Emergent Literacy Design:  Play Ball!
A Lesson Design for Emergent Literacy

Rationale:  Before young children can learn to read and spell words, they must learn to recognize letters and the sounds or phonemes that those letters represent.  Some letters are easily recognized, while others are more difficult due to their similarities with other letters.  Two such letters that cause students constant confusion are the letters b and d.  This lesson will help children recognize letter b and also to differentiate from other letters such as letter d.  Once students can recognize the letter, then they will be introduced to the phoneme that b represents.

Materials:  primary paper, pencil, chart which contains the tongue twister:  Barry and Becky brought bats and balls to play baseball, a letter card with the letter b, Dr. Seuss’ ABC book

Procedure:

1. Assess knowledge and review any letters that students have already been introduced to by holding up several letters previously learned but including the letter b and asking student to identify them.

2.  Once the students have been shown letter b, assist the students in learning to print b by offering the following example:  “To play baseball you must have a bat and a ball.  It is the same way when you write the letter b; you must have a bat and a ball.”  Model for the students by writing a b on the board and saying; “First you draw a bat from the ceiling to the floor.  Then you must draw the ball next to the bottom of the bat and make them touch to hit the ball.”  Explain to students that d also looks like a ball and a bat, but that it is made with a yo-yo and a string and shouldn’t be confused with b.  “To make a d, first you write a circle on the middle line down to the floor for the yo-yo and then you draw the string touching the yo-yo from the ceiling to the floor.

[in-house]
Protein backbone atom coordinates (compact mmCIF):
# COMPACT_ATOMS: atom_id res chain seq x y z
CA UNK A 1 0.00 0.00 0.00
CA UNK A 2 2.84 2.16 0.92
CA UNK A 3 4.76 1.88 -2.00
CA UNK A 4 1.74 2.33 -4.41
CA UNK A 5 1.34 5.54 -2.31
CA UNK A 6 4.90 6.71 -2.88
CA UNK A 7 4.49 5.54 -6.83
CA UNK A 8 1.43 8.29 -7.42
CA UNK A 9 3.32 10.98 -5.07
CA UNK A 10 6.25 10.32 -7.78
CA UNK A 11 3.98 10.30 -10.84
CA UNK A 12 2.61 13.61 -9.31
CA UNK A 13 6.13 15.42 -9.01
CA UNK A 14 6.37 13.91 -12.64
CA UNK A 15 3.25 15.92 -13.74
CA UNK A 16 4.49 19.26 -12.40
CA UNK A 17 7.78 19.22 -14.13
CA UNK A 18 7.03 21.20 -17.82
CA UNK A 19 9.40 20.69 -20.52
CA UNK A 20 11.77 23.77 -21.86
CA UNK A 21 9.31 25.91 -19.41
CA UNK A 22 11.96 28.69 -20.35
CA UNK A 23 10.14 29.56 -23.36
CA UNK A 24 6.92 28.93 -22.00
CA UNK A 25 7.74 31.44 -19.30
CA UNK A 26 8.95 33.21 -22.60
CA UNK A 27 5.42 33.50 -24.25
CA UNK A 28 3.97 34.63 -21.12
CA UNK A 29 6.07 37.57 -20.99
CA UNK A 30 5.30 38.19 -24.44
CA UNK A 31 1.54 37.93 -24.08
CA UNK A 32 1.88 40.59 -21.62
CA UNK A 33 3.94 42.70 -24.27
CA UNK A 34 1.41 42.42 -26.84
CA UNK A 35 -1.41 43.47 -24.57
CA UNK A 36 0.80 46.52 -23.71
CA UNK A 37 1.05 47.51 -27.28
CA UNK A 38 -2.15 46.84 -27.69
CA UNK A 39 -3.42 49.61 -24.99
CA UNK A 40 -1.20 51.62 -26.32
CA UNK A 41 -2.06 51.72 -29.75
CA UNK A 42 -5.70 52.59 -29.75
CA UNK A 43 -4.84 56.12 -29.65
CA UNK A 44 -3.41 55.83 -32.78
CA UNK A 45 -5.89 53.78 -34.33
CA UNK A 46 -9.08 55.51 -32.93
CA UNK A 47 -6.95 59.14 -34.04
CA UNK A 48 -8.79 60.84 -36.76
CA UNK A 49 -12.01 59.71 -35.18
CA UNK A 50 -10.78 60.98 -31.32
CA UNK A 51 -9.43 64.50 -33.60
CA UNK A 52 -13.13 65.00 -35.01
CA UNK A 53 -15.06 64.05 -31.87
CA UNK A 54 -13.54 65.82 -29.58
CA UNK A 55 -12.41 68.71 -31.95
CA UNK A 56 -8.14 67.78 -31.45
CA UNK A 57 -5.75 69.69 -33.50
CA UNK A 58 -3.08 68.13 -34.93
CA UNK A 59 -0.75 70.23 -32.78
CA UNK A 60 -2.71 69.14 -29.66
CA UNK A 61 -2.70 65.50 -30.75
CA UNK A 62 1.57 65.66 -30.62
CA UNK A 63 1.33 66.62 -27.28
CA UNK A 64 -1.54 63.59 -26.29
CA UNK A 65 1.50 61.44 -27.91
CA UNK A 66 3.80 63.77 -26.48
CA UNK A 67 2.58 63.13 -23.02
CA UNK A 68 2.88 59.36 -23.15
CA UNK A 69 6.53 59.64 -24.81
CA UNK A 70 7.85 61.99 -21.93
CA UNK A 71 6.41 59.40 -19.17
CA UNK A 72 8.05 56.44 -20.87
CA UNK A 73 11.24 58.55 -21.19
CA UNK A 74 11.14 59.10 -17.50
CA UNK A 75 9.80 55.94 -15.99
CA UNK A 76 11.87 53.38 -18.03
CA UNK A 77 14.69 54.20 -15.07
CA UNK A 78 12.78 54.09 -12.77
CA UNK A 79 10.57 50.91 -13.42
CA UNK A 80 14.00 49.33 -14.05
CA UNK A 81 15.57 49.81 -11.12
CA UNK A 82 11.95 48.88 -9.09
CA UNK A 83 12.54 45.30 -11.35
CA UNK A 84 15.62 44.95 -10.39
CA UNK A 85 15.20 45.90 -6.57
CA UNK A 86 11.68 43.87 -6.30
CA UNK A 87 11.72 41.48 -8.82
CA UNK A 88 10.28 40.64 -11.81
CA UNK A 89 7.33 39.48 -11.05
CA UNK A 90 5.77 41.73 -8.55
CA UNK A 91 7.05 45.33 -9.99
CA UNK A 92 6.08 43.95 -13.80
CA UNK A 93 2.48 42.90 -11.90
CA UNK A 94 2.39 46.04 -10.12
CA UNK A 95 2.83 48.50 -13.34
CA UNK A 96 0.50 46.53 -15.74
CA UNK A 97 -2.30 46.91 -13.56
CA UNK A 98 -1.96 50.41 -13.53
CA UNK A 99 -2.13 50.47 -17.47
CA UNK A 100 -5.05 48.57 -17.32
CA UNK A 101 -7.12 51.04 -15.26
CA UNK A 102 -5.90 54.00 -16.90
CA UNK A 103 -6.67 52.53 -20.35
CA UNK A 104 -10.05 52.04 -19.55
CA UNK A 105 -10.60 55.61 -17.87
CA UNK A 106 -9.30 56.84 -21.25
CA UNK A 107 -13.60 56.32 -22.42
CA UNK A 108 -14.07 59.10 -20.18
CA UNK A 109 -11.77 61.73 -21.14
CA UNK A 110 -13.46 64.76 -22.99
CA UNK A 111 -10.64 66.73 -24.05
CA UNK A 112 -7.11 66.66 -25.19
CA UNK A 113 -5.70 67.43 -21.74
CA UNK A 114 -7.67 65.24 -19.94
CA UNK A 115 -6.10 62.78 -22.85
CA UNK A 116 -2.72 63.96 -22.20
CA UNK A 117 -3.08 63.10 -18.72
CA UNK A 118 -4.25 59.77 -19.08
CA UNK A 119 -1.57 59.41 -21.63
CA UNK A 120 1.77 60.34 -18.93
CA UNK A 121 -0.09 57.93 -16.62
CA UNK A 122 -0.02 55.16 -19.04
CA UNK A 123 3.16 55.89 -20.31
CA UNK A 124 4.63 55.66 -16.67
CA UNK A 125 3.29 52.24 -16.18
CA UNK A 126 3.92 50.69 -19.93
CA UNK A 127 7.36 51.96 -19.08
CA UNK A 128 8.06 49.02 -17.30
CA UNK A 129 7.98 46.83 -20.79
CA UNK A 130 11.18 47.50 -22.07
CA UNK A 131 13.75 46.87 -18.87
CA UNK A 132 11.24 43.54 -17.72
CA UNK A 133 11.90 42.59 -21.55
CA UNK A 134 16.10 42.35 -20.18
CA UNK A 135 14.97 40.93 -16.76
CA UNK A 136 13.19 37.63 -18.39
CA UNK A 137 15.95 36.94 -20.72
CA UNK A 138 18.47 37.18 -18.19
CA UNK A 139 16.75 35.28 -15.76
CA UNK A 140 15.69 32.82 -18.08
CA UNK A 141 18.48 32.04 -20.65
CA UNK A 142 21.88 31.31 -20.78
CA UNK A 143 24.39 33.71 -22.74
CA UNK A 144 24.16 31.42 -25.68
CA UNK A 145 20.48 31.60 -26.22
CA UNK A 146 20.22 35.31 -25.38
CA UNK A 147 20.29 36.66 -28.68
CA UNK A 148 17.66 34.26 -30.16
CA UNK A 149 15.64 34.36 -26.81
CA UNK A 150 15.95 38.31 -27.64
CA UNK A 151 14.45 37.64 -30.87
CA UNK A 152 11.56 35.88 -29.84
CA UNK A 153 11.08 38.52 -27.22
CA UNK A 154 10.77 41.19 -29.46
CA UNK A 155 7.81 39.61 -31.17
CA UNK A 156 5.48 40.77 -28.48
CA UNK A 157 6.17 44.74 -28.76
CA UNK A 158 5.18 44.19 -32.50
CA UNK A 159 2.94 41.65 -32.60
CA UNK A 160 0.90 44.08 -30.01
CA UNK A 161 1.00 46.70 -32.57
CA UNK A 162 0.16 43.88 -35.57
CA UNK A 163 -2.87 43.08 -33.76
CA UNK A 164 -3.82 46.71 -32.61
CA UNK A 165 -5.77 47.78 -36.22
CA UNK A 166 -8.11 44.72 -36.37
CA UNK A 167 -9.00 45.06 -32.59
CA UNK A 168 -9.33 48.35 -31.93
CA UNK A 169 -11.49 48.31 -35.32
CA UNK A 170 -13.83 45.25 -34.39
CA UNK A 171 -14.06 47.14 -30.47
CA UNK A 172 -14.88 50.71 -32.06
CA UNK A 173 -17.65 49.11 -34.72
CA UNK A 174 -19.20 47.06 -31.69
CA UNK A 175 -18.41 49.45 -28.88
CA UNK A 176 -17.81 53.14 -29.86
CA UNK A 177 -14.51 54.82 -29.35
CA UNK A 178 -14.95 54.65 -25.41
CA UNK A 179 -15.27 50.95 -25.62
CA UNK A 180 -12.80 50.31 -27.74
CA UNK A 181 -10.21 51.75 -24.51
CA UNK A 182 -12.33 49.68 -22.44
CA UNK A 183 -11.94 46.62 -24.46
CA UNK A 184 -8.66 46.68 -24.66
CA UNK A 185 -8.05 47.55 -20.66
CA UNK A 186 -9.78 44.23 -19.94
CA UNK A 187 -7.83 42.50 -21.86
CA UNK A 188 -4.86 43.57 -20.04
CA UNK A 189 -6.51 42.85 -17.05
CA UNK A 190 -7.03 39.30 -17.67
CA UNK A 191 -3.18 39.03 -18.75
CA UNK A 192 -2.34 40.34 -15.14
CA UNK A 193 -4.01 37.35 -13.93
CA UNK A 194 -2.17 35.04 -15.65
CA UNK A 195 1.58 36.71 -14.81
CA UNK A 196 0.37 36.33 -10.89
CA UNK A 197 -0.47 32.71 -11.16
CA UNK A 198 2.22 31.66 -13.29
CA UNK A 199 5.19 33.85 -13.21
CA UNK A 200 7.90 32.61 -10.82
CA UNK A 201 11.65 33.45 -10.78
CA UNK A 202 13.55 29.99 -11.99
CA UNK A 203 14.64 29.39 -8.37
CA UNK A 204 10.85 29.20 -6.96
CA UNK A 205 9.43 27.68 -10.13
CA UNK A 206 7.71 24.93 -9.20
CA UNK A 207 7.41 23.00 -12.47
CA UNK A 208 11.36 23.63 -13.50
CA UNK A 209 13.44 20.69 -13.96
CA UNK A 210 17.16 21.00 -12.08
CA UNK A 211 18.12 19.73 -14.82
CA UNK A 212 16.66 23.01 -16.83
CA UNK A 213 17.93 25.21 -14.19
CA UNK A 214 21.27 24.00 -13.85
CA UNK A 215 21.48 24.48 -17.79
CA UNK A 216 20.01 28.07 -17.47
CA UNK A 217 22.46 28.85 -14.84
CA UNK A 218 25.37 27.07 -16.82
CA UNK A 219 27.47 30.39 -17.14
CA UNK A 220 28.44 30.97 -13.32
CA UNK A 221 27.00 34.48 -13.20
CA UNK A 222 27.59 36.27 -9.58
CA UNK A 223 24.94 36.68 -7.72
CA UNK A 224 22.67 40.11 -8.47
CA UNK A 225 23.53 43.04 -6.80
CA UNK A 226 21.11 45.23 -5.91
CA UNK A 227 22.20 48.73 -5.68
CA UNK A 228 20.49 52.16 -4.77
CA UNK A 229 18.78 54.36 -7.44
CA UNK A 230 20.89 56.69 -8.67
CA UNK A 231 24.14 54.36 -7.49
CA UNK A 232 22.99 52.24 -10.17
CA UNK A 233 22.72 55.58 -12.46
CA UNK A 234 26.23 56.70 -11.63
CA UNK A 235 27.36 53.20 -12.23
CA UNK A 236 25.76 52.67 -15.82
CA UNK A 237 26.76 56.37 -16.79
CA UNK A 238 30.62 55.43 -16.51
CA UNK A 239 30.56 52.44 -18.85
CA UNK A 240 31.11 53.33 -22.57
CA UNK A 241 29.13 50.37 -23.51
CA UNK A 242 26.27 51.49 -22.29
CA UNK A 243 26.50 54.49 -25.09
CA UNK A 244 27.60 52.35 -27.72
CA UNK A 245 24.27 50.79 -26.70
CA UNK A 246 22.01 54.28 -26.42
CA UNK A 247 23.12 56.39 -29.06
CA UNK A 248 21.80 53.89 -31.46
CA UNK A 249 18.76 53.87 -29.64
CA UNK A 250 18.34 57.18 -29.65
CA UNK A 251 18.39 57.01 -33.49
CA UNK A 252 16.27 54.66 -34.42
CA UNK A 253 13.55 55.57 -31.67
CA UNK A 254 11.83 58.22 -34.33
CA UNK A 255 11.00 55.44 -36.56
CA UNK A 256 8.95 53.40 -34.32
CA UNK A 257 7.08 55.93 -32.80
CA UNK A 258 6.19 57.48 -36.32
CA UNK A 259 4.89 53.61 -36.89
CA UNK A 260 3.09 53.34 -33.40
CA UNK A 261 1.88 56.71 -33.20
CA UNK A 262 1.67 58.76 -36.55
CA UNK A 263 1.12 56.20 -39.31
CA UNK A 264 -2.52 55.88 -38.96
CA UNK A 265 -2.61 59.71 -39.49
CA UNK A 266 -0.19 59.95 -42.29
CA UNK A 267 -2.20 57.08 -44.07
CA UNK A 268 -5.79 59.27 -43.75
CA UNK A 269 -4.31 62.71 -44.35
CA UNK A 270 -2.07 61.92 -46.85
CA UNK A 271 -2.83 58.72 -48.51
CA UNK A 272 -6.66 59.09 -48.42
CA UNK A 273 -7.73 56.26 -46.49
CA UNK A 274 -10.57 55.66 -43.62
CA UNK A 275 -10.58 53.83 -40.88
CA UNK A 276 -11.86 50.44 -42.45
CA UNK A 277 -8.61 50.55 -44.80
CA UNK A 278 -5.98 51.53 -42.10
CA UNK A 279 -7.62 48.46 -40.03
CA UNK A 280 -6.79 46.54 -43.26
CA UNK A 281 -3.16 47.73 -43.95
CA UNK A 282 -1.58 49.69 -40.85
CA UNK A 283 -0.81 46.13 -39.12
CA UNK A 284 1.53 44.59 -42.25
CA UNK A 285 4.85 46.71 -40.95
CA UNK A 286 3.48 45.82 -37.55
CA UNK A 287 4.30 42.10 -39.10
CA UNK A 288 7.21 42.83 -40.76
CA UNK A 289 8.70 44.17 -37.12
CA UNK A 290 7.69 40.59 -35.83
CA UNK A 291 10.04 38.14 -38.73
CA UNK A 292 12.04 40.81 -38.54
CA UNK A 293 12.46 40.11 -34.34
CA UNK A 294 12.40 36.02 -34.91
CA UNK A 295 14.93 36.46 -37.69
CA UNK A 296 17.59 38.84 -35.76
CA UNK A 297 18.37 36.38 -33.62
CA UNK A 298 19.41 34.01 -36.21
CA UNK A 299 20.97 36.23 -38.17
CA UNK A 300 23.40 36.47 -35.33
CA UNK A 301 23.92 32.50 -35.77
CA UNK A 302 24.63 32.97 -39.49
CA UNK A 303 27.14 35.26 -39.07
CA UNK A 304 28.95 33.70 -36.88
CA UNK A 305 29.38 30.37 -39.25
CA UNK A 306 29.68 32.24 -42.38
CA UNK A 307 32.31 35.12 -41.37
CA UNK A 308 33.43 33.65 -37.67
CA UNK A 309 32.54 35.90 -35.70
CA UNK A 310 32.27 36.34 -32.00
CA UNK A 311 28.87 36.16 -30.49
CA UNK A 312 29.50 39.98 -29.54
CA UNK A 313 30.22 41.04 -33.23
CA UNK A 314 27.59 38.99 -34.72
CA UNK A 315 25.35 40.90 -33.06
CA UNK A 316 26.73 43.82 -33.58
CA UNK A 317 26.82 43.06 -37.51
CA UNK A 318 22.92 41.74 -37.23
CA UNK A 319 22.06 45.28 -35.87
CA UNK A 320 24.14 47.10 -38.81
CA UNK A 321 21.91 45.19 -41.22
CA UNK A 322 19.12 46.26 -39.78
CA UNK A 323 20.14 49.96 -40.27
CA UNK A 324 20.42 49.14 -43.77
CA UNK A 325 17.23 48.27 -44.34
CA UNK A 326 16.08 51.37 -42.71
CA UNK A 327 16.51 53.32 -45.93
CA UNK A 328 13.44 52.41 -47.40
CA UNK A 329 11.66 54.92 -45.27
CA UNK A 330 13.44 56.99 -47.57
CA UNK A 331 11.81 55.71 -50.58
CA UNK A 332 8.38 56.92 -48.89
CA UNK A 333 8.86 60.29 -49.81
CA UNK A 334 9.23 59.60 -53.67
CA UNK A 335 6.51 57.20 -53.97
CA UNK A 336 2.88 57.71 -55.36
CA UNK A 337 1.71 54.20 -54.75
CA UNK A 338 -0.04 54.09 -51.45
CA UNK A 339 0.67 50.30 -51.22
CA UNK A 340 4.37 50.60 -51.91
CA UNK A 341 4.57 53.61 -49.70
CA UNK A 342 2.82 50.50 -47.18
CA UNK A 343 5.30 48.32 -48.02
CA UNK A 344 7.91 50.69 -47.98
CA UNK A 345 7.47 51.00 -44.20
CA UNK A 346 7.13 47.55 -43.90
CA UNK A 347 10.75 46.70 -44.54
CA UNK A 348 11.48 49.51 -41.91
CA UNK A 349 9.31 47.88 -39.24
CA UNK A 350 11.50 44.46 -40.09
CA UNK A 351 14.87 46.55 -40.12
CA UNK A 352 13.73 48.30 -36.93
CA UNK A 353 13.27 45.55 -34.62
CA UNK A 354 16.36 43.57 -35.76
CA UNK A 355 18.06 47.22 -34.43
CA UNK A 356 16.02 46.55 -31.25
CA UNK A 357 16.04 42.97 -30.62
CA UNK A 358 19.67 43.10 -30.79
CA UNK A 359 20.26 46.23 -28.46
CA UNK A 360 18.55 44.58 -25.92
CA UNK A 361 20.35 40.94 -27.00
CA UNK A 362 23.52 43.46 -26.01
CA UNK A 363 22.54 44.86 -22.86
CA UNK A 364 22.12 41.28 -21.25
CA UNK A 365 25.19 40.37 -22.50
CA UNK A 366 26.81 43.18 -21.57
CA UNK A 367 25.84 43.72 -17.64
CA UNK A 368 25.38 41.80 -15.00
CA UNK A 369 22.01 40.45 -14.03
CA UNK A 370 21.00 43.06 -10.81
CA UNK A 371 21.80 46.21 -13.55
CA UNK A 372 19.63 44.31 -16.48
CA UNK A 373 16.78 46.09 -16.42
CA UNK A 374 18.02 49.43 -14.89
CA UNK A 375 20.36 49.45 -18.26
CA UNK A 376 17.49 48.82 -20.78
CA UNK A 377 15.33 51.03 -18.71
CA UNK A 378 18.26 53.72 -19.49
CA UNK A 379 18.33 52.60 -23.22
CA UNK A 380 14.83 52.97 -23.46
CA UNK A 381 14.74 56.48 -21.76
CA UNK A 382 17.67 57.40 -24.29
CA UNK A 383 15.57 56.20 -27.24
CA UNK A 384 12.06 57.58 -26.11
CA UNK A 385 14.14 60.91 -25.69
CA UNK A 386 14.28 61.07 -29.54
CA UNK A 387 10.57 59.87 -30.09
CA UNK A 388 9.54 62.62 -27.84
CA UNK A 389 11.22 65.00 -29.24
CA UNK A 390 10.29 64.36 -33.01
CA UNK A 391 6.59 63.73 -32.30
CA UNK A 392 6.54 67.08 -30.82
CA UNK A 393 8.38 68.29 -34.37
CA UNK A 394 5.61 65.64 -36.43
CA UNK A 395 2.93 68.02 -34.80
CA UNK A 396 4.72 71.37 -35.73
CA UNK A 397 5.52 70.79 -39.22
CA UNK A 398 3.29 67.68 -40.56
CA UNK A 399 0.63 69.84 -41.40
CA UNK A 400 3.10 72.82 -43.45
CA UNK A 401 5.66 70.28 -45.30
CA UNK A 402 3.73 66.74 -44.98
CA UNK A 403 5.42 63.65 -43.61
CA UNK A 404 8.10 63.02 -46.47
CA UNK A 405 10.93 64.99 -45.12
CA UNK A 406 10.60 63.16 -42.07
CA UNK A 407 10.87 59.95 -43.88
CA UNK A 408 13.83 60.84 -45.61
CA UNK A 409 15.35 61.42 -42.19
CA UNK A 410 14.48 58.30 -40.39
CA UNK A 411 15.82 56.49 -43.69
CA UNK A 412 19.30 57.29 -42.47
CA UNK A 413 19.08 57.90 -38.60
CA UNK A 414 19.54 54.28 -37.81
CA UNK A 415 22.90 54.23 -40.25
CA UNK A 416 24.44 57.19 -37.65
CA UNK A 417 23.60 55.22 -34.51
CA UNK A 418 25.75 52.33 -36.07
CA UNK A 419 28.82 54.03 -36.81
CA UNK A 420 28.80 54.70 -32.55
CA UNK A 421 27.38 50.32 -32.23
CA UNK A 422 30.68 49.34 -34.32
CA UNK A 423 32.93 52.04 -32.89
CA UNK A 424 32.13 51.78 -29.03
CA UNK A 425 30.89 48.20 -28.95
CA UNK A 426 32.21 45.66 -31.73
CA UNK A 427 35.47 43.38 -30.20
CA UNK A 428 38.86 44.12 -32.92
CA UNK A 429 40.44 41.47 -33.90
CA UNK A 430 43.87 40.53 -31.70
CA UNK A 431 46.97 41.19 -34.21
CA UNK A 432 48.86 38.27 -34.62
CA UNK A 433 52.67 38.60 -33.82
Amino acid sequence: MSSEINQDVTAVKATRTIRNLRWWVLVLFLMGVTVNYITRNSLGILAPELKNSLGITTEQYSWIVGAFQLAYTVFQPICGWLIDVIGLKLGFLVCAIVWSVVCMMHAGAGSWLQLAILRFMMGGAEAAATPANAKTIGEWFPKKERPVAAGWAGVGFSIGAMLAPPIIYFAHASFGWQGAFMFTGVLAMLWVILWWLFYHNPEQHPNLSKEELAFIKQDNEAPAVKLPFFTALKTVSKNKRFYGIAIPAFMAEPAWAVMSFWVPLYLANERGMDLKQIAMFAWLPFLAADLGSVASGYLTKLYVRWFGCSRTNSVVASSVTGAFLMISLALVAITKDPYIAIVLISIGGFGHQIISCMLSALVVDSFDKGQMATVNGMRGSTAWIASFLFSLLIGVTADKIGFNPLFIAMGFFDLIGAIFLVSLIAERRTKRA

3.  Next, have students pull out primary paper and pencil and practice writing a row of b.  Now I need for everyone to make b on their own.  After I put a smiley face on your paper, I need for you to make a line of b.

4.  Then, refer to the chart and have students repeat the tongue twister:  Barry and Becky brought a bat and ball to play baseball.  Bring the repeated /b/ sound in the tongue twister to the students’ attention.  Explain to them that b is the /b/ sound that you hear in ball.  Model this sound for them.

5.  Ask students a series of questions to help build phonemic awareness of the letter b.  “Do you hear /b/ in bad or dad?  ball or call? base or race? bag or rag?

6.  Read the page on B from Dr. Seuss’ ABC book that contains numerous words containing b.  Have the students raise their hands with they hear the /b/ sound in words as you read.

7.  To assess what students have gained from this lesson, distribute the coloring page mentioned below.  Have students color the letter b with a green crayon and use a black crayon to color any letters that look like b but are not b.  To assess phonemic awareness, revisit step number 5 and add more words. Also, step number 6 is a great assessment tool for phonemic awareness.

References:

Buddy the Bee Bats Balls with the Letter B, Jamie Ann Mathis http://www.auburn.edu/rdggenie/begin/mathisel.html

Activity Letter Recognition Sheet